Beyond Scripting in Swift: Preferences with and without UserDefaults

The need to make user settings persist between launches of an app is one of my criteria for distinguishing between straight scripting and regular app development. Doing preferences right is, though, an important courtesy which anyone writing apps should attend to.

When you first look at implementing preferences, UserDefaults (NSUserDefaults) is so seductively simple that before you know it, your app behaves properly, saving and loading settings almost effortlessly. As I and others have pointed out, you also drop your users into the mess that cfprefsd creates, whereby their preferences in their Home folder are managed opaquely by an undocumented service.

If you want to implement user preferences without the involvement of cfprefsd, or (in the case of Consolation 3) if you want to allow users to export and import property lists which act as personas or flavours, you have to do a bit more work. How much? Let me show you.

The most important persistent data in Consolation is stored in three lists (arrays), each of which consists of pairs of strings. For this example, I’ll show just one, declared thus
var specPredList = [["none", ""]]
to which the user appends their own string pairs. These are stored in a property list, either as preference settings in ~/Library/Preferences or saved separately, in this form:


Saving preferences

Saving them using UserDefaults requires the following code:
let defaults = UserDefaults.standard
defaults.set(specPredList, forKey: "specPredList")

which then leaves it to cfprefsd to write them out to storage.

Without the luxury of UserDefaults, I work with the path to the property list, for example obtained from a file save dialog if this is an export:
let theSourcePath = url.path
let theExportDict = NSMutableDictionary()
theExportDict.setValue(self.specPredList, forKey: "specPredList")
let theResult = theExportDict.write(toFile: theSourcePath, atomically: false)
if !theResult {
doErrorAlertModal(message: ("Couldn't save exported file."))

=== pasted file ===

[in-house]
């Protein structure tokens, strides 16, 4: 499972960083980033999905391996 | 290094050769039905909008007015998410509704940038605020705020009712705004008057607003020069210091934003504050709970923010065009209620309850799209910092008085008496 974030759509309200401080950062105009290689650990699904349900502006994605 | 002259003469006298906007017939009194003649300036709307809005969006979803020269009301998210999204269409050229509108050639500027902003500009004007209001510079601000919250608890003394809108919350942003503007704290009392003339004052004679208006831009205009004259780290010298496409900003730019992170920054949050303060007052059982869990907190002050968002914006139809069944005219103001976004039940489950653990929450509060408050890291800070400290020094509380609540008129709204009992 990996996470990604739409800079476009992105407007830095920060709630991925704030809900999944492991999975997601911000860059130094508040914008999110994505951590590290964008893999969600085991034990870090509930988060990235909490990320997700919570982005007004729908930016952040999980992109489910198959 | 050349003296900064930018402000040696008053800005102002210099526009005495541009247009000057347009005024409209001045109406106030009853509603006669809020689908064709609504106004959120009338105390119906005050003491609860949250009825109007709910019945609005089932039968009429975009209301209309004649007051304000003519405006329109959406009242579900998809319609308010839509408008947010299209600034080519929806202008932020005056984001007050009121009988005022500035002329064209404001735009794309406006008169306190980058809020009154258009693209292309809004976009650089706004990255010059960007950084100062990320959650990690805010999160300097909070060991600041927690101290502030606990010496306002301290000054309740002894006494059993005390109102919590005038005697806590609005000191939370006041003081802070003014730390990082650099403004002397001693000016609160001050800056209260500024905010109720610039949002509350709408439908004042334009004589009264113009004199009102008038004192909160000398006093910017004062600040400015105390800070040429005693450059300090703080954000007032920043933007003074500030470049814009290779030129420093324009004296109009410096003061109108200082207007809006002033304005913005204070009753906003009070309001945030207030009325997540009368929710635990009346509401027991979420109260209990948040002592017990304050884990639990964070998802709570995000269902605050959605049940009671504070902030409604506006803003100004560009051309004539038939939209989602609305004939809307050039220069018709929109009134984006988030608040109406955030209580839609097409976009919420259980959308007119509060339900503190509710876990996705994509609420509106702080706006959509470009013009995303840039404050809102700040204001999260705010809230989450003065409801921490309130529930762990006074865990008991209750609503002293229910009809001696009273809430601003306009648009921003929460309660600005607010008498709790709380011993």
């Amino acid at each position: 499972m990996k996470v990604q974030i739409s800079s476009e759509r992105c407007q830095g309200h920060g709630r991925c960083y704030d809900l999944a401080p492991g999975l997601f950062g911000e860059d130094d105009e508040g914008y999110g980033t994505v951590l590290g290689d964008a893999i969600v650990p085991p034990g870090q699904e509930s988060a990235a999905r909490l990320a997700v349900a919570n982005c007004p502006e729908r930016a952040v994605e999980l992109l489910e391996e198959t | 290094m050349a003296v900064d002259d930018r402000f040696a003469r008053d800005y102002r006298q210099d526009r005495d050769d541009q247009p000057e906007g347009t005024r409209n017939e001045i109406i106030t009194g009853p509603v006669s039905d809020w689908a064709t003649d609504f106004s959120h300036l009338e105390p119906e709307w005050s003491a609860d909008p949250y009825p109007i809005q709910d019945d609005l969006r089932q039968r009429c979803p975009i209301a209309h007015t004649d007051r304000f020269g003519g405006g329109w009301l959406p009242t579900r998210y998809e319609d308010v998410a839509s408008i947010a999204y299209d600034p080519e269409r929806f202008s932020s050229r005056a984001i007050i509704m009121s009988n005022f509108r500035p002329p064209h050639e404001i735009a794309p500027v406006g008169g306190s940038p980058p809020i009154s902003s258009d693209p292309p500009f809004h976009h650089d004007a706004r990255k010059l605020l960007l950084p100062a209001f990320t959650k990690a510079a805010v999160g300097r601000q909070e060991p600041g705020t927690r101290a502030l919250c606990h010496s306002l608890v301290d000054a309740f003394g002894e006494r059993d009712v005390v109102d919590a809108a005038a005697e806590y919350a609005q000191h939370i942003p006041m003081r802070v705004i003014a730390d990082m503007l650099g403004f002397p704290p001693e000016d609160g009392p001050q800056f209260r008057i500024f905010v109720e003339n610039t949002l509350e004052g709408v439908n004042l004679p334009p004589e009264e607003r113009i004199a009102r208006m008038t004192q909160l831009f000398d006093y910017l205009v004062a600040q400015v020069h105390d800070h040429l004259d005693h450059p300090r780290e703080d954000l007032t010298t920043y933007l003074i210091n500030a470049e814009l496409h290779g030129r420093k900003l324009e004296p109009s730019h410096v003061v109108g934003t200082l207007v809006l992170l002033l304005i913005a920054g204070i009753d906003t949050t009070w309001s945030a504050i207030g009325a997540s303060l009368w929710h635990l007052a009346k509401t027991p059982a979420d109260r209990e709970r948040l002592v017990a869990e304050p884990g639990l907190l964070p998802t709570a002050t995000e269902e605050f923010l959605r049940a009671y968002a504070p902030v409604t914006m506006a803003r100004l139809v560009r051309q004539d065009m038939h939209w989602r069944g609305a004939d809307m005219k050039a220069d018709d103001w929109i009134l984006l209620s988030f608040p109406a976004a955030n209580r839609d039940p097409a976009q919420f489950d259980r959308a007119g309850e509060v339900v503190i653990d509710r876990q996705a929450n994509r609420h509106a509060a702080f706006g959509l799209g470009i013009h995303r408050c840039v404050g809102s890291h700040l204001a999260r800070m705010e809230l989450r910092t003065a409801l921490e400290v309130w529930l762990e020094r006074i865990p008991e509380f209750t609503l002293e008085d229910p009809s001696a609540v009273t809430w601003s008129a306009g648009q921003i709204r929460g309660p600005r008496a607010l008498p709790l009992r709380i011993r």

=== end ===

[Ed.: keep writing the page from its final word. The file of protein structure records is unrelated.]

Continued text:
To write additional settings in the same code, all you have to do is add them using
theExportDict.setValue(self.theData, forKey: theDataKey)

The additional effort here is tiny.

Loading preferences

Reading preference settings in using UserDefaults is also very simple:
if let theArr1 = defaults.array(forKey: "specPredList") {
specPredList = theArr1 as! [Array<String>]

as each of the functions to fetch a setting returns nil if the key doesn’t exist, or if the value for that key is not an object of the expected type.

Without the assistance of UserDefaults, and working from the path to the property list once again, perhaps obtained from a file open dialog if an export:
var theImportDict = NSMutableDictionary()
let theSourcePath = url.path
theImportDict = NSDictionary.init(contentsOfFile: theSourcePath) as! NSMutableDictionary
if (theImportDict.count > 0) {
self.specPredList = theImportDict.object(forKey: "specPredList") as! [Array<String>]

and that last call is repeated for each additional setting which is stored.

One thing which you might want to do with an imported property list is to merge its contents with existing values. For my pairs of strings, the first is the name, which is used as the menu entry, and can reasonably be used as the criterion for merging. If you want to add only new items to the existing array on the basis of matching names, the following works:
let theSPredList = theImportDict.object(forKey: "specPredList") as! [Array<String>]
for theEntry in theSPredList {
let isThere = self.specPredList.contains { $0[0] == theEntry[0] }
if !isThere {

I’m sure that there are other more elegant ways to do this, but this simple closure remains easy to read and sufficiently efficient.

Having effectively implemented preferences with and without the interference of cfprefsd, I now regret having taken the easy route with UserDefaults for Consolation’s regular preferences, and am tempted to rewrite my code to handle them the more traditional way.


One snag with handling your own preference settings in a property list stored in ~/Library/Preferences is that you must not try to use your app’s default preferences file, which is used to store settings such as the last directory, window size and location. If you do, you’ll maybe get trampled over by cfprefsd in the process. It is much safer to create and access your own separate property list instead.